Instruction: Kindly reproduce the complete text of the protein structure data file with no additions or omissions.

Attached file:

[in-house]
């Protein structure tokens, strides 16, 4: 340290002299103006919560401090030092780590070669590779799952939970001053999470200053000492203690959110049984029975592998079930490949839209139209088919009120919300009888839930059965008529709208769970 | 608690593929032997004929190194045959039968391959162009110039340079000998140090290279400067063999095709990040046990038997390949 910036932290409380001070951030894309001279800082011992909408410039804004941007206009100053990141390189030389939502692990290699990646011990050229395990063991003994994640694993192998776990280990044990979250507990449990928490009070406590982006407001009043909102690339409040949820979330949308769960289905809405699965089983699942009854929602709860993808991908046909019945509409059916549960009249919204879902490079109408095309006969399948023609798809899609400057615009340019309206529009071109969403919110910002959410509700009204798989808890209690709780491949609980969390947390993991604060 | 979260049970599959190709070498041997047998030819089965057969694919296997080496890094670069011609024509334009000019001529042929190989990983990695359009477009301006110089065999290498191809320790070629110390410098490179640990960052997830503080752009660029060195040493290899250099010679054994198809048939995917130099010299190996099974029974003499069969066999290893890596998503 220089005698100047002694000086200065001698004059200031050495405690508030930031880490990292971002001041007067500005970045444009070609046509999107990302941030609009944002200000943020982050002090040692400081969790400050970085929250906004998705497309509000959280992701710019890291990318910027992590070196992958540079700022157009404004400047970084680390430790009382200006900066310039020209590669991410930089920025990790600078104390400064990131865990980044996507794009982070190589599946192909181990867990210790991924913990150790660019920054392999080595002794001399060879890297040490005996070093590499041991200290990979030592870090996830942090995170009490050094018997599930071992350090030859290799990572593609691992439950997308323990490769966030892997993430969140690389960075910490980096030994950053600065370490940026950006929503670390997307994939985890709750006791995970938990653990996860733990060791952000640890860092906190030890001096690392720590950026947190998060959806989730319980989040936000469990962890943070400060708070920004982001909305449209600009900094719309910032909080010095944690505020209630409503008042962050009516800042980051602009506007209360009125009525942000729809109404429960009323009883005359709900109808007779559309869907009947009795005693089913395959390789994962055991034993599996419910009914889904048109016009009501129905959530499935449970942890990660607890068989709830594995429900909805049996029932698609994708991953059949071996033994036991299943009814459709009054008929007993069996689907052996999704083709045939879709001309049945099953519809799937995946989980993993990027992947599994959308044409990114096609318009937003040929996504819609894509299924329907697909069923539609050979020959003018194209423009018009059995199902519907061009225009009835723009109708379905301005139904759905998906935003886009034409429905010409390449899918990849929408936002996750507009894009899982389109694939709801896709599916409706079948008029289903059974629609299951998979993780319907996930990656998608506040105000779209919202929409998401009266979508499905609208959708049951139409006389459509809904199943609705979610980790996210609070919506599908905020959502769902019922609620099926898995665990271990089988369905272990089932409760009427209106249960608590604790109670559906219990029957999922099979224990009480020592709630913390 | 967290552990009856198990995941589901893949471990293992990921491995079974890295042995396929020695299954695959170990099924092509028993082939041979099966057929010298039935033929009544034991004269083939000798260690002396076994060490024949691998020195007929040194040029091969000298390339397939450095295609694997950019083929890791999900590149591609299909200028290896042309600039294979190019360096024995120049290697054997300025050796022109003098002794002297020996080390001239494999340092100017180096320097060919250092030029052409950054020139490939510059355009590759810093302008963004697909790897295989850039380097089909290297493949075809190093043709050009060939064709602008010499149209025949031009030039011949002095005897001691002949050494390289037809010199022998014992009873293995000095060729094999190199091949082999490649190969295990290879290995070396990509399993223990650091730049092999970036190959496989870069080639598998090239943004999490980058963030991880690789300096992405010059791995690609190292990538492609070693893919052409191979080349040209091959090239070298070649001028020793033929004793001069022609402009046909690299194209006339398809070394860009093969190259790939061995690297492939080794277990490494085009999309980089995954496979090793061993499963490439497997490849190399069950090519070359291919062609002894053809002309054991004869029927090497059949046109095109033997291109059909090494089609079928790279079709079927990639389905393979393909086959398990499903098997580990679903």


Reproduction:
[in-house]
């Protein structure tokens, strides 16, 4: 340290002299103006919560401090030092780590070669590779799952939970001053999470200053000492203690959110049984029975592998079930490949839209139209088919009120919300009888839930059965008529709208769970 | 608690593929032997004929190194045959039968391959162009110039340079000998140090290279400067063999095709990040046990038997390949 910036932290409380001070951030894309001279800082011992909408410039804004941007206009100053990141390189030389939502692990290699990646011990050229395990063991003994994640694993192998776990280990044990979250507990449990928490009070406590982006407001009043909102690339409040949820979330949308769960289905809405699965089983699942009854929602709860993808991908046909019945509409059916549960009249919204879902490079109408095309006969399948023609798809899609400057615009340019309206529009071109969403919110910002959410509700009204798989808890209690709780491949609980969390947390993991604060 | 979260049970599959190709070498041997047998030819089965057969694919296997080496890094670069011609024509334009000019001529042929190989990983990695359009477009301006110089065999290498191809320790070629110390410098490179640990960052997830503080752009660029060195040493290899250099010679054994198809048939995917130099010299190996099974029974003499069969066999290893890596998503 220089005698100047002694000086200065001698004059200031050495405690508030930031880490990292971002001041007067500005970045444009070609046509999107990302941030609009944002200000943020982050002090040692400081969790400050970085929250906004998705497309509000959280992701710019890291990318910027992590070196992958540079700022157009404004400047970084680390430790009382200006900066310039020209590669991410930089920025990790600078104390400064990131865990980044996507794009982070190589599946192909181990867990210790991924913990150790660019920054392999080595002794001399060879890297040490005996070093590499041991200290990979030592870090996830942090995170009490050094018997599930071992350090030859290799990572593609691992439950997308323990490769966030892997993430969140690389960075910490980096030994950053600065370490940026950006929503670390997307994939985890709750006791995970938990653990996860733990060791952000640890860092906190030890001096690392720590950026947190998060959806989730319980989040936000469990962890943070400060708070920004982001909305449209600009900094719309910032909080010095944690505020209630409503008042962050009516800042980051602009506007209360009125009525942000729809109404429960009323009883005359709900109808007779559309869907009947009795005693089913395959390789994962055991034993599996419910009914889904048109016009009501129905959530499935449970942890990660607890068989709830594995429900909805049996029932698609994708991953059949071996033994036991299943009814459709009054008929007993069996689907052996999704083709045939879709001309049945099953519809799937995946989980993993990027992947599994959308044409990114096609318009937003040929996504819609894509299924329907697909069923539609050979020959003018194209423009018009059995199902519907061009225009009835723009109708379905301005139904759905998906935003886009034409429905010409390449899918990849929408936002996750507009894009899982389109694939709801896709599916409706079948008029289903059974629609299951998979993780319907996930990656998608506040105000779209919202929409998401009266979508499905609208959708049951139409006389459509809904199943609705979610980790996210609070919506599908905020959502769902019922609620099926898995665990271990089988369905272990089932409760009427209106249960608590604790109670559906219990029957999922099979224990009480020592709630913390 | 967290552990009856198990995941589901893949471990293992990921491995079974890295042995396929020695299954695959170990099924092509028993082939041979099966057929010298039935033929009544034991004269083939000798260690002396076994060490024949691998020195007929040194040029091969000298390339397939450095295609694997950019083929890791999900590149591609299909200028290896042309600039294979190019360096024995120049290697054997300025050796022109003098002794002297020996080390001239494999340092100017180096320097060919250092030029052409950054020139490939510059355009590759810093302008963004697909790897295989850039380097089909290297493949075809190093043709050009060939064709602008010499149209025949031009030039011949002095005897001691002949050494390289037809010199022998014992009873293995000095060729094999190199091949082999490649190969295990290879290995070396990509399993223990650091730049092999970036190959496989870069080639598998090239943004999490980058963030991880690789300096992405010059791995690609190292990538492609070693893919052409191979080349040209091959090239070298070649001028020793033929004793001069022609402009046909690299194209006339398809070394860009093969190259790939061995690297492939080794277990490494085009999309980089995954496979090793061993499963490439497997490849190399069950090519070359291919062609002894053809002309054991004869029927090497059949046109095109033997291109059909090494089609079928790279079709079927990639389905393979393909086959398990499903098997580990679903």